Number of scientists have studied extensively the shoot apical organization in vascular plants and postulated different theories from time to time. Three outstanding theories have been discussed in this text.

A. Apical Cell Theory

                                                                Apical cell theory is proposed by Hofmeister (1852) and supported by Nageli (1859). Scientists have observed single apical cell in Algae, Bryophytes and Pteridophyta members. The single cell is structural and functional unit of apical meristem. The inverted tetrahedral apical cell divides and gives rise to entire plant body in cryptogams. The scientists have believed that similar shoot apical organization was present in phanerogams too. But further investigations clarified that apical cell theory is applicable to the shoot apical organization of cryptogams but not phanerogams. Because, in phanerogams group of apical cells is present.

B. Histogen Theory:

                                                              Histogen theory is proposed by Hanstein (1868) and supported by Strassburgur. He recognized three distinct zones, dermatogen, periblem and pleurome in shoot and root apical meristems. He called them as histogens or tissue builders. They perform different functions. Each zone is composed of group of initial cells. Further he believed that these zones are derived from separate sets of initials.


                     The outermost tissue builder is called dermatogen. The cells of dermatogen divide anticlinally and give rise to epidermal layer of plant organs.


                It is the multilayered zone that lies beneath the dermatogen. The periblem cells divide in anticlinal and periclinal planes and give rise to cortex and endodermis.


                Pleurome is the multilayered central core. It gives rise to pericycle, vascular tissues, pith and medullary rays.

Recent experiments revealed that there is no clear demarcation between different histogens and rigid relationship between histogens and different tissues formation in shoat regions. Hence this theory does not explain shoot apex organization very clearly. However, even today this theory is applicable to root apex. Haberlandt proposed the terms protoderm, ground meristem and procambium for dermatogen, periblem and pleurome respectively.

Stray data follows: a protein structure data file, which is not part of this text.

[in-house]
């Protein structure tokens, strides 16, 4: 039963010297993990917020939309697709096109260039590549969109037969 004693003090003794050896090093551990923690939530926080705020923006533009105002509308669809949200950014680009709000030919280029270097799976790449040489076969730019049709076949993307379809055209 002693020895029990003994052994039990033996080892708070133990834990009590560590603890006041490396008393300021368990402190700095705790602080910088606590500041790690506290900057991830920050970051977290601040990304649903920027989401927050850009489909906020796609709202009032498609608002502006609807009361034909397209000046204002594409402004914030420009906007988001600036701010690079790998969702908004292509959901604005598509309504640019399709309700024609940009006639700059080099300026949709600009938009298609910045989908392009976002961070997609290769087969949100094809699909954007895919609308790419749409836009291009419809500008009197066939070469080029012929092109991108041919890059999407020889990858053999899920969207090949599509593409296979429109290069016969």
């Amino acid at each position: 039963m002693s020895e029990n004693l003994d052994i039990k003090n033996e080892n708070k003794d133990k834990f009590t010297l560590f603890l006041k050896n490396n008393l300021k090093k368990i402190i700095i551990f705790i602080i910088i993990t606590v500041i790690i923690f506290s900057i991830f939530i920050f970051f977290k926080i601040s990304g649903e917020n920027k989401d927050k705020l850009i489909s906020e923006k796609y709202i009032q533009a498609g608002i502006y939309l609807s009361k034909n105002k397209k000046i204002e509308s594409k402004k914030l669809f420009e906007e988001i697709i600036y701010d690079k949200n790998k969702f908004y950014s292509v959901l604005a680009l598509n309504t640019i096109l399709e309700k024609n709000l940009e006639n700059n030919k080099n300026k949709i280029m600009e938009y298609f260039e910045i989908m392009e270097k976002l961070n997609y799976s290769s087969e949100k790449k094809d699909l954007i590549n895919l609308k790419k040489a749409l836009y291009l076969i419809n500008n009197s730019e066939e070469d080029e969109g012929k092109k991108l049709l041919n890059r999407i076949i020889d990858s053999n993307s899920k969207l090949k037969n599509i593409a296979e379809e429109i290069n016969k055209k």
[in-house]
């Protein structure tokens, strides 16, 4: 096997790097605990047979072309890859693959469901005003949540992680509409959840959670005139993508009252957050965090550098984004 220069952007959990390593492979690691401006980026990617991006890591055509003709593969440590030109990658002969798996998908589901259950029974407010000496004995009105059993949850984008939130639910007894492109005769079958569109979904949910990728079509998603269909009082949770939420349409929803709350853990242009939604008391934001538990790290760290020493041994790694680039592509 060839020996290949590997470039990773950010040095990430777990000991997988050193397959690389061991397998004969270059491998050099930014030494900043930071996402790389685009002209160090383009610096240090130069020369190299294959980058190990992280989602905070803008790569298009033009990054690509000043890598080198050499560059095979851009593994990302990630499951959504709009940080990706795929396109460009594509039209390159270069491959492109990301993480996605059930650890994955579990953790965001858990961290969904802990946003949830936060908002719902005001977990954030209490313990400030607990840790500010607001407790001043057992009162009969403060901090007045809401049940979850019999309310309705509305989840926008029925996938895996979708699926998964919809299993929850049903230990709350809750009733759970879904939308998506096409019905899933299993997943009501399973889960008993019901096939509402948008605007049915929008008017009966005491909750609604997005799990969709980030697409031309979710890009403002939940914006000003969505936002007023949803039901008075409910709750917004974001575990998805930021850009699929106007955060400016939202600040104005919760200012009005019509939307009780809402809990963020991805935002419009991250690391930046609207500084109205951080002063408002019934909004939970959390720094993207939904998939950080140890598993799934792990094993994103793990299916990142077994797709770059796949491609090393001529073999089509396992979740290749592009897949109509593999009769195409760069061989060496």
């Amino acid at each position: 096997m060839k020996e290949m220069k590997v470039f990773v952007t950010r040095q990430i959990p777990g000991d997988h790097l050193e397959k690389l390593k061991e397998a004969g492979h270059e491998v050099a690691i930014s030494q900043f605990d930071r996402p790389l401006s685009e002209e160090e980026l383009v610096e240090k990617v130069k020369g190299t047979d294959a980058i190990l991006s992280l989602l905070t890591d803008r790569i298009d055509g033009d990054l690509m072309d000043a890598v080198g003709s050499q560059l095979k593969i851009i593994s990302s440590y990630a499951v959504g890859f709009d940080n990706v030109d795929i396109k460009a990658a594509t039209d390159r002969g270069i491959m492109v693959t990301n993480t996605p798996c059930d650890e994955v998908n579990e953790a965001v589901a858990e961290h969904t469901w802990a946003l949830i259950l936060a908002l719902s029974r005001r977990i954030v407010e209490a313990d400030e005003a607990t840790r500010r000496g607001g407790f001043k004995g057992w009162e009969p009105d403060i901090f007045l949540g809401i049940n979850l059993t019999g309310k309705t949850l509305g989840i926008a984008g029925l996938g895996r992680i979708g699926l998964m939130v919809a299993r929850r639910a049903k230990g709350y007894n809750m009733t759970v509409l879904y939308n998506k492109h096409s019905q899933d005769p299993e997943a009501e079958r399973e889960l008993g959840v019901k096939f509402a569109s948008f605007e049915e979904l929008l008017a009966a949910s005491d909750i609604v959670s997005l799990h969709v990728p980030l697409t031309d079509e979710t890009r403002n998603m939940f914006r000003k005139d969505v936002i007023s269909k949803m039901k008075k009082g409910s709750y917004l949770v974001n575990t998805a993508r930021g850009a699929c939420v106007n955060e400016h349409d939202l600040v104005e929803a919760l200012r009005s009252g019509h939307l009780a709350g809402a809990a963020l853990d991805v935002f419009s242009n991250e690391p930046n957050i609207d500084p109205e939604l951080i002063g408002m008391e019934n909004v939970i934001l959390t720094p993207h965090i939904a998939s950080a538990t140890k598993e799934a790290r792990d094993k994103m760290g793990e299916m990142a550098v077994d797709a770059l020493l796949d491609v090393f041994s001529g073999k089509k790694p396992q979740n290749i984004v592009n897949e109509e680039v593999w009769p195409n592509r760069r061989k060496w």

C. Tunica Corpus Theory:

                                         This theory was propounded by Schmidt (1924) to explain shoot apex organization phanerogams. According to this theory two distinct zones, tunica and corpus can be recognized in the apical meristems. The tunica and corpus originate from a separate set of initials. The two zones are clearly distinguished from each other on the basis of cell size and plane of cell division.

The Tunica:

                          In apical meristem, the outer enveloping zone is called as tunica It may be single layered or two to three layered structure. In this zone the cells are very small and are arranged in definite rows. In this zone the cells divide in anticlinal plane only. If the tunica is single layered it produces outer covering, the epidermis of the plant body. If it is two to three layered the outer produces epidermis and inner layers produce outer cortical layers. In the tunica, the number of layers of initials is equal to the number of layers of tunica.

The Corpus:                     

The multi-cellular central core which is covered with tunica mantle is called as corpus This zone is composed of larger cells. The cells are not arranged in definite rows as in tunica. The corpus cells divide in all planes. All the tissues of the organ other than the tissues formed from tunica are produced by corpus (viz., Cortex; endodermis; pericycle; vascular bundles & pith). Tunica and corpus theory is applicable to shoot apex organization in spermatophytes. The corpus arises from a single tier of initials.

Related posts:

  • Meristem and its types
  • Root Apical Meristem